He was a musical giant; perhaps the gentlest, most generous giant one could ever meet. He was a consummate songwriter, singer and pianist, and made some excellent records under his own name.
Yet his most successful work was usually on records where his name appeared in smaller print: over the nearly six decades he was active in music, his songs were successfully covered by a huge range of artists, including Otis Redding, Glen Campbell, Boz Scaggs, The Rolling Stones, Robert Plant and Allison Krauss.
He produced top ten hits for Labelle, Dr. John and Lee Dorsey, while his arranging skills were put to use by everyone from Joe Cocker to Paul McCartney.
As the producer of The Meters and Dr. John, he was one of the original architects of what we know as funk. When Barak Obama coined the slogan 'Yes We Can!' for his successful presidential campaign, he was quoting an Allen Toussaint song.
And yet Toussaint remained a person who, as I was to discover, one could walk up to, say how much you admired their music, and receive the most gracious and humble response.
Toussaint was born and lived his whole life in New Orleans, and his music seems inseparable from that city.
Part of his genius was in the way he so easily and unself-consciously incorporated the second-line rhythms of the street parades or the horn sounds of the marching bands into his work. Listen to the arrangement he wrote for The Band's 'Life Is A Carnival' or the rolling rhythm of Aaron Neville's 'Hercules', for just a couple of random examples.
As a pianist, he seemed to have the entire history of New Orleans in his fingertips. He could quote the New Orleans classical composer Louis Moreau Gottschalk and the barrelhouse master Professor Longhair in the same phrase, yet whatever he played always had an added elegance that was all his own.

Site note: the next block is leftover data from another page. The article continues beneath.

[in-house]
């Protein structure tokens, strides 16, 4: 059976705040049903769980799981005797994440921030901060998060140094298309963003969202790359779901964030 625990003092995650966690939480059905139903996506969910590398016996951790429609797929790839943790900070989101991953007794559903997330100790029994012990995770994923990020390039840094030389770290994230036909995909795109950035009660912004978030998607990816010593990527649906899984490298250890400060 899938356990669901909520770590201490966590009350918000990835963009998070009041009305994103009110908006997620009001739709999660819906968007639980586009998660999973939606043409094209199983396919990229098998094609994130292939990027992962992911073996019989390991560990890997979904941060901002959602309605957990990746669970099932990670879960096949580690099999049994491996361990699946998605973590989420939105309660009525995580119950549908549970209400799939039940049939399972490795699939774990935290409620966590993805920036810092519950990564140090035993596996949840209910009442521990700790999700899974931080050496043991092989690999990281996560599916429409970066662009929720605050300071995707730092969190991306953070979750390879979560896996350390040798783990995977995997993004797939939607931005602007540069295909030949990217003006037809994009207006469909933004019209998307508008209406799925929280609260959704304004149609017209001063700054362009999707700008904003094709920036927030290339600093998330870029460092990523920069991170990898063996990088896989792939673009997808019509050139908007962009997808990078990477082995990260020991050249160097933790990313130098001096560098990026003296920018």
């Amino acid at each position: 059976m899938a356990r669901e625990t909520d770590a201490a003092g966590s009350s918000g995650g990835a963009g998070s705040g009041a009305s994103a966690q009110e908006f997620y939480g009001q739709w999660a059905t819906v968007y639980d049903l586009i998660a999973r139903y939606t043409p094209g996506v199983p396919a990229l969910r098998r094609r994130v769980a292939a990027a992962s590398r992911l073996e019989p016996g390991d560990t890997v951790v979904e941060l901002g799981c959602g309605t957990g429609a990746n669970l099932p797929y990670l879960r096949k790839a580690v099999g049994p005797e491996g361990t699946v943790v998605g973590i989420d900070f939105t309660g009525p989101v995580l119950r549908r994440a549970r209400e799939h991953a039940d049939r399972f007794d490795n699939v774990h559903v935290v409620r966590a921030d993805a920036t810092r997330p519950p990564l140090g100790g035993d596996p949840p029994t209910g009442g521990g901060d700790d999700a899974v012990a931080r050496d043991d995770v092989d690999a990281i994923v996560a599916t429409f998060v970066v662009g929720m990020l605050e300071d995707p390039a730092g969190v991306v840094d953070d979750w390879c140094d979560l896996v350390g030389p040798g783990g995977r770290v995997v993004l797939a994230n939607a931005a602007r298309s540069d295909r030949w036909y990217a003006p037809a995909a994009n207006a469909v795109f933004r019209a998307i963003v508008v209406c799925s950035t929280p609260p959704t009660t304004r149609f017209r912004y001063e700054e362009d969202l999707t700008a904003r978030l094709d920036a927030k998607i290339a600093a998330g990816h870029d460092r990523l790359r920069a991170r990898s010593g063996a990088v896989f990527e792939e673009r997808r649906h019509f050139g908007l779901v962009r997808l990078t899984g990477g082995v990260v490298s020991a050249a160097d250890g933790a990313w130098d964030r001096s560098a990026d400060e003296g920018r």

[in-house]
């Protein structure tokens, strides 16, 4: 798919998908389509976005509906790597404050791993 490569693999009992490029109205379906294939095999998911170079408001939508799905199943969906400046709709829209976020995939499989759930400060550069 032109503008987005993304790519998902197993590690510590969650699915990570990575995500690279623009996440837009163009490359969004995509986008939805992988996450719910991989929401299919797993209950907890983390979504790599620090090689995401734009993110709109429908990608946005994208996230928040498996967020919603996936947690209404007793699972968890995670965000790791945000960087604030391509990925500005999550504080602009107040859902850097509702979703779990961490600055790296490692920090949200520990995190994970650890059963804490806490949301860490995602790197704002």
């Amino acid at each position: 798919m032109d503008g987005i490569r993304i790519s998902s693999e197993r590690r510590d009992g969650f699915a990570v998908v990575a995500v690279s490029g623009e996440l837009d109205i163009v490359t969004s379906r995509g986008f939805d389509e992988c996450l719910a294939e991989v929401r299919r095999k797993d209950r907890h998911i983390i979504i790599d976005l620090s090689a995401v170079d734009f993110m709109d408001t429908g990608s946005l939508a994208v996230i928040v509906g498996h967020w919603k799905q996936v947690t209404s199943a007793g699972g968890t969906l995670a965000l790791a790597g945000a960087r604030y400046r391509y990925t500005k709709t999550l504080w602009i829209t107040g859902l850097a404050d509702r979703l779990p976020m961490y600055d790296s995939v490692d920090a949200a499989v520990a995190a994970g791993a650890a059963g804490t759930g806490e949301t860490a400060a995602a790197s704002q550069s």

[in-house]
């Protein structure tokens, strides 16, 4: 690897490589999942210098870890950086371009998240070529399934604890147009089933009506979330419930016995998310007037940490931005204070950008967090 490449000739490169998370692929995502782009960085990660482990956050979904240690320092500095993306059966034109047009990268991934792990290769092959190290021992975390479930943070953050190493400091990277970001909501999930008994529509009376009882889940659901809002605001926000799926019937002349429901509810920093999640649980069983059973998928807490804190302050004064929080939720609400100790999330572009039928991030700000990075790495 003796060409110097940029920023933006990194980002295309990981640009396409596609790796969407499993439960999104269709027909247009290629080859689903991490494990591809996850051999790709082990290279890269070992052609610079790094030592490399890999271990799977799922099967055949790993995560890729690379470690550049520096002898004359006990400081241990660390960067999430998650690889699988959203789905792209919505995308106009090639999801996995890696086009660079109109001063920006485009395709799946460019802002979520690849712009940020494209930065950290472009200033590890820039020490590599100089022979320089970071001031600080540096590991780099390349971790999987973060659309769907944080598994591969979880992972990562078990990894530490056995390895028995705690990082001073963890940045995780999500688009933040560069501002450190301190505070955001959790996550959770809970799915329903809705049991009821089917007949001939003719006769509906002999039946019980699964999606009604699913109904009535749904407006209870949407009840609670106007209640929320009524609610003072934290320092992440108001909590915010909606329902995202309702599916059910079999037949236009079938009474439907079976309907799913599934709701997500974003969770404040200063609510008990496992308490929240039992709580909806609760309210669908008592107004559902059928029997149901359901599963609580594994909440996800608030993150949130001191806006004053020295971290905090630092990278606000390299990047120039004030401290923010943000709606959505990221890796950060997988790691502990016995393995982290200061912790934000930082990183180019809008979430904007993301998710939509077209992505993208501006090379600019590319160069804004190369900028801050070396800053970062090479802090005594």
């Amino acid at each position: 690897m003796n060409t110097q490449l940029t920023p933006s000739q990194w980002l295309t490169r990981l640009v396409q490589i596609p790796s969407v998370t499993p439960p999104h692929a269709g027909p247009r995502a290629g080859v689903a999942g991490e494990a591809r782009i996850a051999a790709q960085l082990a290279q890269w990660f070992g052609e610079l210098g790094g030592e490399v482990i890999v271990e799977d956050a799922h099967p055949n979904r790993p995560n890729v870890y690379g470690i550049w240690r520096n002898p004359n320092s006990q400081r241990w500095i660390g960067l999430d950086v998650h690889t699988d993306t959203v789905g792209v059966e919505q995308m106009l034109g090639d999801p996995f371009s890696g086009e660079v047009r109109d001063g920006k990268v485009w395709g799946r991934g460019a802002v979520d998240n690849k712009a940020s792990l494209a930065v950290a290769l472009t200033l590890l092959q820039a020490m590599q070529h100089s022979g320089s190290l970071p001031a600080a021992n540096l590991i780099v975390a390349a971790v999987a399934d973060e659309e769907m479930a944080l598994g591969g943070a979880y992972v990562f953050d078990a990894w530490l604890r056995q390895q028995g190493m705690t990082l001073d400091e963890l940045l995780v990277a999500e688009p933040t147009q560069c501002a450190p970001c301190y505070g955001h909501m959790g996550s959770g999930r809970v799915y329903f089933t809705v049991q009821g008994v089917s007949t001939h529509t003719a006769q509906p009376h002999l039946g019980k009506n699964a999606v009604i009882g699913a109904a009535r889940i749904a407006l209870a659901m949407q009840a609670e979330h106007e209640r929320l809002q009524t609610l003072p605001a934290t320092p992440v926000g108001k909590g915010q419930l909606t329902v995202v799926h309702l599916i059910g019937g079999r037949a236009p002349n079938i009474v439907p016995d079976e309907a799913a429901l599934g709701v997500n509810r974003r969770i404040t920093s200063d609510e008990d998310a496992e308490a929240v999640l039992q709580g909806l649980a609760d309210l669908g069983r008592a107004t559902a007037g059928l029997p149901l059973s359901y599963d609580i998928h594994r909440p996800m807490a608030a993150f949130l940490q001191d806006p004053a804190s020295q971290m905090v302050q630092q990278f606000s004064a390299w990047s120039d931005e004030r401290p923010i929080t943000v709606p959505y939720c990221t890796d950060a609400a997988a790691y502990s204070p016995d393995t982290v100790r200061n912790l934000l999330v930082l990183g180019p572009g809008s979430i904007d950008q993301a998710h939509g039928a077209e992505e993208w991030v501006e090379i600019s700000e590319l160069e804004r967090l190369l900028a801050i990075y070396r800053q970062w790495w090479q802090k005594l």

No musician has ever made me more aware of a sense of place.
It was listening to his work in the 70s - his arrangements for The Band, his productions for The Meters, Lee Dorsey and Irma Thomas, and his own solo masterpiece, the album Southern Nights - that I first realised New Orleans music had a flavour and character that couldn't be found anywhere else, not even a few miles up the river.
Determined to experience that music in its natural environment, I began making visits to the city. I first saw Toussaint perform in 1982.
His concert was on a steamboat - a kind of giant floating ballroom. He played clusters of his great songs - 'Working In A Coalmine', 'What Do You Want the Girl To Do?', 'It's Raining' - all hits he had written for other artists - as we puttered up the Mississippi.
In 1988, I was sitting in the sun at the Jazz and Heritage Festival listening to the great New Orleans blues guitarist and singer Earl King when I noticed Allen Toussaint sitting on the grass just a few feet away.
Like me, he was grooving to the music; unlike anyone else in that hot afternoon crowd, he was dressed in his customary suit and tie. Somehow, his formal appearance seemed to acknowledge the dignity of the music we were listening to.
At the end of the set, we both got up to leave and I had the opportunity to say a few words to him about how much his music meant to me.
The truth was, if it hadn't been for him I wouldn't have been in New Orleans. He thanked me for my compliments and agreed happily when I asked if I could take his photograph. He also asked whether I would like a photograph of us together.
I accosted a passing stranger, handed them my camera and posed alongside the master, but when the photos came back they had managed only to take a picture of our feet. My picture of Toussaint, however, can be seen above.
Allen may have died, but his music will live on.